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Neung Phak 

Neung Phak

Wednesday, Dec 17 2003
Neung Phak began three years ago, when Mark and Erik Gergis of East Bay experimentalists Mono Pause visited Thailand for the first time. Stopping in a Bangkok nightclub, the brothers were enthralled by a cover band playing the local hits of the day. After making a DAT recording of the show, the duo discovered many of the originals at various cassette shops. Upon returning home with their bounty and hooking up with Diana Hayes -- then a singer with the Roofies and now with Dynasty -- the brothers convinced the other Mono Pausers to try out their own versions of the Thai material.

On its eponymous debut, Neung Phak (pronounced "noong pahk" and named after a Laotian banana-leaf entree) augments those initial tunes with covers of Cambodian, Vietnamese, and Taiwanese selections culled from the Asian branch of the Oakland Public Library -- each with phonetically sung lyrics. (The group also composed a few originals based on Thai and Lao song styles.) The obvious comparison is to Dengue Fever, the L.A.-based outfit that features a female Cambodian pop star singing with L.A. hipsters. But whereas that act attempts to re-create Cambodian numbers from the '60s and '70s, Neung Phak tries something trickier -- taking the syrupy, computer-driven Asian-pop originals and improving them via live instrumentation. On "Tui Tui Tui" Hayes lays bubbly, mellifluous vocals over burping horn parts and chittering drums, while on "Cheer" the band applies whirling '80s-style keyboards and bouncy reggae rhythms to the insistent melody. This is pop music at its most ravenous and delightful: For "Ko Meuy De Ka," Neung Phak makes an "Oh Mickey"-style drumbeat, house-y keyboards, and a Latin percussion break all sound like they originated from Southeast Asia.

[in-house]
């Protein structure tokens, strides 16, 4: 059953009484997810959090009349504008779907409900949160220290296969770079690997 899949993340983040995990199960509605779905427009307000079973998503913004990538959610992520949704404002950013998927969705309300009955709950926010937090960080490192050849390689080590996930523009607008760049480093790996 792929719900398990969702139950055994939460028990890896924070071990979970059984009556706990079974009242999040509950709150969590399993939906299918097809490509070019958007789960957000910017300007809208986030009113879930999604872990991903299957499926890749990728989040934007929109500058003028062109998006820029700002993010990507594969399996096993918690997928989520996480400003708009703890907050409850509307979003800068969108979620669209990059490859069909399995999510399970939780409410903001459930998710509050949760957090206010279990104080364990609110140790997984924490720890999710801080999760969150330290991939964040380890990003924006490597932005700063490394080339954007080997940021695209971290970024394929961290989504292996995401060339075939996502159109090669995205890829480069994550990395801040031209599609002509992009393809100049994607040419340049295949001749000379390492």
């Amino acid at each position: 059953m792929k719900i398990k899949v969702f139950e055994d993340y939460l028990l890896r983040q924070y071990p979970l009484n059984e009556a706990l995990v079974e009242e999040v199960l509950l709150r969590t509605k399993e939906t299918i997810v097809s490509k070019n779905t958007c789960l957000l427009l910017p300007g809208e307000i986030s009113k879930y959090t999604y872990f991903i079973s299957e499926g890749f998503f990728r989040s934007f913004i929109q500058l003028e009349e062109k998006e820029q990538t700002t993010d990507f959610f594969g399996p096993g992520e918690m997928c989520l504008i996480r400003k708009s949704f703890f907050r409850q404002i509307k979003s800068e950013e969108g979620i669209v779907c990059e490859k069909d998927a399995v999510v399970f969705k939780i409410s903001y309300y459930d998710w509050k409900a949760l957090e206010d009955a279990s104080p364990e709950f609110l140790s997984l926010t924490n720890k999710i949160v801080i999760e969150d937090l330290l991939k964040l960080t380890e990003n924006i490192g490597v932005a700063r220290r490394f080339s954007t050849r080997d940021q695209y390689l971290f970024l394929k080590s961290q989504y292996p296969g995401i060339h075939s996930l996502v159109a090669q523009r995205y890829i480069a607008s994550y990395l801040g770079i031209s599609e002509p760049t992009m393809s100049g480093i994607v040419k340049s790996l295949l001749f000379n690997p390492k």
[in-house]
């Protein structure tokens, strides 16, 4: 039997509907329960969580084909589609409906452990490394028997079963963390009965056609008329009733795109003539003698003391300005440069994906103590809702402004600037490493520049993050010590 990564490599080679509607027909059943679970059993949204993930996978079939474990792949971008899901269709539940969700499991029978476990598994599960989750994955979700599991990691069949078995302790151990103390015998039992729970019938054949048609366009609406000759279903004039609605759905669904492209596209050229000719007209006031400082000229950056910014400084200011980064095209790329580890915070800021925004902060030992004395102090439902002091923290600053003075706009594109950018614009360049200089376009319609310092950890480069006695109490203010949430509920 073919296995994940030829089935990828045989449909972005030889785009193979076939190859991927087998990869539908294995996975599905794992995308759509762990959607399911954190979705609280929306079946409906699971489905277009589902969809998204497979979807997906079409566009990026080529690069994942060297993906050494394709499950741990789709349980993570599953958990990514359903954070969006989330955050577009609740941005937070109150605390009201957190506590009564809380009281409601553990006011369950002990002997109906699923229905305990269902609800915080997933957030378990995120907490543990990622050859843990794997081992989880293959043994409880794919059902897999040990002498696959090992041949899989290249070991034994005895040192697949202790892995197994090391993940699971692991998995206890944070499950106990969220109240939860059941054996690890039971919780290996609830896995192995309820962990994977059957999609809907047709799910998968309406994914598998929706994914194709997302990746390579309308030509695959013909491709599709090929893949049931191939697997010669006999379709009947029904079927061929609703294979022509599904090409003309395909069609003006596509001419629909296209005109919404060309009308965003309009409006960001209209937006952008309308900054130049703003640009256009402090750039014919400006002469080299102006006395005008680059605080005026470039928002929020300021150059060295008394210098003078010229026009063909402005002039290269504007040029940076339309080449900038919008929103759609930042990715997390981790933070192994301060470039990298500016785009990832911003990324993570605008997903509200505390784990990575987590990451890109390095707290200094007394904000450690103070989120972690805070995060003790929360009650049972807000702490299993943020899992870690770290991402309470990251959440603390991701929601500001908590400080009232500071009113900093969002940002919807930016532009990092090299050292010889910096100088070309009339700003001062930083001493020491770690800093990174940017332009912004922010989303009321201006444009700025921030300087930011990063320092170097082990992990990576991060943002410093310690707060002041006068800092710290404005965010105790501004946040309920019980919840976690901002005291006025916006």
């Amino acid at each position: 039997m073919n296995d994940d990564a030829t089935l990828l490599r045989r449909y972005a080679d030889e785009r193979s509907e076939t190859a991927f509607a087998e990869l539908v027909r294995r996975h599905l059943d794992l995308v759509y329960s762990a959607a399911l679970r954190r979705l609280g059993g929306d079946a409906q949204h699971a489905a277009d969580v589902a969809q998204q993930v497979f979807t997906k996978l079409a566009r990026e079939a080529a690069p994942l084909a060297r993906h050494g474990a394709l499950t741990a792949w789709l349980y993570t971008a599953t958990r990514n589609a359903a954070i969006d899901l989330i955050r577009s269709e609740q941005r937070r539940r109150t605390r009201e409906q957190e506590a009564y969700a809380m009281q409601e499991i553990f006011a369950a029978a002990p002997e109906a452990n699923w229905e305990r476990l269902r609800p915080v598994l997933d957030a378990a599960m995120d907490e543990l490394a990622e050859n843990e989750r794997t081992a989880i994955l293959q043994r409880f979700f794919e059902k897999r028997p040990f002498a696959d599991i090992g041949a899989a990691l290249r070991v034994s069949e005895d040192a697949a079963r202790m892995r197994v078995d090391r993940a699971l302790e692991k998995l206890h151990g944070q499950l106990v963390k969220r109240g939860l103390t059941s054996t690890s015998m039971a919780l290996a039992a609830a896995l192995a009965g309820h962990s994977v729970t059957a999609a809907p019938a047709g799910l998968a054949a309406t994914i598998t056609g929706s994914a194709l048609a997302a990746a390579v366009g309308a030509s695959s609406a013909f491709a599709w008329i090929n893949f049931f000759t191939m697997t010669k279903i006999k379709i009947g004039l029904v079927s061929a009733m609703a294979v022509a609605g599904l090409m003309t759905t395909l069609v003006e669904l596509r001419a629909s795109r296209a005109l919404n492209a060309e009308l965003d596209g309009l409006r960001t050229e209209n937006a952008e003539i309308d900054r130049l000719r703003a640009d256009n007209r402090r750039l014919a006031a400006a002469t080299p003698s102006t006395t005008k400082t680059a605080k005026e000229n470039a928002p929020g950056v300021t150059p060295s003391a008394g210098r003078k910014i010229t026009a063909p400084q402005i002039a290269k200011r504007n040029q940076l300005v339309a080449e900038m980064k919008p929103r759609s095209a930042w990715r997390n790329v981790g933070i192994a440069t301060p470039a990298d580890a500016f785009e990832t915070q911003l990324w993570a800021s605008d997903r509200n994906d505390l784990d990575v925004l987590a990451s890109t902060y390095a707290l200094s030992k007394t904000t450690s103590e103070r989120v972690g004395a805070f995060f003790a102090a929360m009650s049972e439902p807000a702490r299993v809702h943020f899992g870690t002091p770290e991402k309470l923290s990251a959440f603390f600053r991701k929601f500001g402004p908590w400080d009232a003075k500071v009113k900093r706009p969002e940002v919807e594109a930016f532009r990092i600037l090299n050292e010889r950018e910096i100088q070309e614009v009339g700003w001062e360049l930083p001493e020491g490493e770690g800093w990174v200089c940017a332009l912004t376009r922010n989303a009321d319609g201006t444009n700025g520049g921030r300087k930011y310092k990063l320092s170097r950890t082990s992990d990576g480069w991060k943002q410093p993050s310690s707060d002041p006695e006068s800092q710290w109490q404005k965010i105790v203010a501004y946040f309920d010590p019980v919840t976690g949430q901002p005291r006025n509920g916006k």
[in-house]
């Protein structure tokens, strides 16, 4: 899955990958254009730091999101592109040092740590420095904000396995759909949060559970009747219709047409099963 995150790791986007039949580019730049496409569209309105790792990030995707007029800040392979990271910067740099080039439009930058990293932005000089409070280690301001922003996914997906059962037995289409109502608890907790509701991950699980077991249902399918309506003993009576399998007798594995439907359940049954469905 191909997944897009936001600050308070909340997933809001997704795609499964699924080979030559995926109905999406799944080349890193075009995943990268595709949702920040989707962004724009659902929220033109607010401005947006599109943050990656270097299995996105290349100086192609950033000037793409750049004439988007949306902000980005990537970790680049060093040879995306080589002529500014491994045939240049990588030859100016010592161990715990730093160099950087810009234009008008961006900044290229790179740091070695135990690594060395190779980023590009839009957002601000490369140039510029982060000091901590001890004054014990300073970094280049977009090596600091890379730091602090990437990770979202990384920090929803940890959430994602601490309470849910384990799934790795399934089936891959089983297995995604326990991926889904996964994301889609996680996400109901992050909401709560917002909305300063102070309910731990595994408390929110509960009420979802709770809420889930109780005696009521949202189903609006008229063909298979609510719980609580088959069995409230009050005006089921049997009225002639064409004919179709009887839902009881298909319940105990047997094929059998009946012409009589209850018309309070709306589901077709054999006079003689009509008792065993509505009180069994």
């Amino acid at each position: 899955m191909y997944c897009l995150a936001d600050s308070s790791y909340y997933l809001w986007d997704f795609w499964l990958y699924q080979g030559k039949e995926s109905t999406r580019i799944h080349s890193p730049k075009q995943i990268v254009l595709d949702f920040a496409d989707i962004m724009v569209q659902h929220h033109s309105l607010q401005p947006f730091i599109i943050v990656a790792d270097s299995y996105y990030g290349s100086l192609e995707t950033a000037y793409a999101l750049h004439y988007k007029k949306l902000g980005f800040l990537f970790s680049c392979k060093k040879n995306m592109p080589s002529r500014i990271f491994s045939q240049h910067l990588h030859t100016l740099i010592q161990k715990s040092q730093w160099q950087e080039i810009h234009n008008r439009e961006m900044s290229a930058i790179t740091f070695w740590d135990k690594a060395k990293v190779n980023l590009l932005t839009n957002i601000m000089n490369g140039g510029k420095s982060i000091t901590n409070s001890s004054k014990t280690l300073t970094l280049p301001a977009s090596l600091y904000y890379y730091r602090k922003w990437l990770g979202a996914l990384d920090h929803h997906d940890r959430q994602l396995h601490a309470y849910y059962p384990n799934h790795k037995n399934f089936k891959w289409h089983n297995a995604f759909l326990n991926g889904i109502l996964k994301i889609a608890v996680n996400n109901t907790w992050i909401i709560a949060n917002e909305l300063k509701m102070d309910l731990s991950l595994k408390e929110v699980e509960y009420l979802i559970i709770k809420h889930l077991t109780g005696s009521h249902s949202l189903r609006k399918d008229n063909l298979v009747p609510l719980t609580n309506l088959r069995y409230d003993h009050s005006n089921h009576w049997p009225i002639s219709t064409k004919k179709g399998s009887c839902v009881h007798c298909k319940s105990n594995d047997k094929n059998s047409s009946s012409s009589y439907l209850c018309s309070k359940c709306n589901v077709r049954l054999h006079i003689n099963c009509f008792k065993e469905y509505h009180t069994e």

But this wouldn't be a Mono Pause offshoot without some sonic skulduggery. Witness the 12-minute "Morlam Pee Bah," featuring guest vocals from Alan Bishop of longtime ethnomusicfuckallogists Sun City Girls. Inspired by popular Thai stage shows, the song begins with a man and woman arguing viciously, before morphing into a crazed mélange of keyboard blurts, surfy guitar riffs, and cowbell bashes. Even a track this out-there feels authentic: You can imagine someone in Bangkok picking up a cassette and thinking he's discovered the weirdest, greatest Thai band ever.

About The Author

Dan Strachota


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